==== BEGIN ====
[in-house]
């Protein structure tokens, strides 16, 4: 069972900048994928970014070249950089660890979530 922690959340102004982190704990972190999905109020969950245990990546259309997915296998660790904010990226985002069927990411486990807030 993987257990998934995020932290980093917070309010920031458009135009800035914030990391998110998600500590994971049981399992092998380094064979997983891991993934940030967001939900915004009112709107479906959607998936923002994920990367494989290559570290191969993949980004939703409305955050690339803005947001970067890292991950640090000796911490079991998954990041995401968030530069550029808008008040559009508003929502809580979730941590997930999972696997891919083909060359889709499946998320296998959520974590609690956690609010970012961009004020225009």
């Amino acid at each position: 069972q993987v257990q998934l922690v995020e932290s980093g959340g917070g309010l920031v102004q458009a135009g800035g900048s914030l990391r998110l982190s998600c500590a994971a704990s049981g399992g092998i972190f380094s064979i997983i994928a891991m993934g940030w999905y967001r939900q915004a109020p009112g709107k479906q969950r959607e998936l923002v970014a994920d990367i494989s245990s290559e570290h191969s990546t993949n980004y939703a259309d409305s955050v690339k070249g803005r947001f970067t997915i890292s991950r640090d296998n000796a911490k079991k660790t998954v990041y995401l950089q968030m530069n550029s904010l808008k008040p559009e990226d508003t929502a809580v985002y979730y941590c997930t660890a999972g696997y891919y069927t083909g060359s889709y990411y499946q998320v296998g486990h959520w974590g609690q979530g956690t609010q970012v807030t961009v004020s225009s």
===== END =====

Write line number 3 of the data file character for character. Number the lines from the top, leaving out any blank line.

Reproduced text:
């Amino acid at each position: 069972q993987v257990q998934l922690v995020e932290s980093g959340g917070g309010l920031v102004q458009a135009g800035g900048s914030l990391r998110l982190s998600c500590a994971a704990s049981g399992g092998i972190f380094s064979i997983i994928a891991m993934g940030w999905y967001r939900q915004a109020p009112g709107k479906q969950r959607e998936l923002v970014a994920d990367i494989s245990s290559e570290h191969s990546t993949n980004y939703a259309d409305s955050v690339k070249g803005r947001f970067t997915i890292s991950r640090d296998n000796a911490k079991k660790t998954v990041y995401l950089q968030m530069n550029s904010l808008k008040p559009e990226d508003t929502a809580v985002y979730y941590c997930t660890a999972g696997y891919y069927t083909g060359s889709y990411y499946q998320v296998g486990h959520w974590g609690q979530g956690t609010q970012v807030t961009v004020s225009s």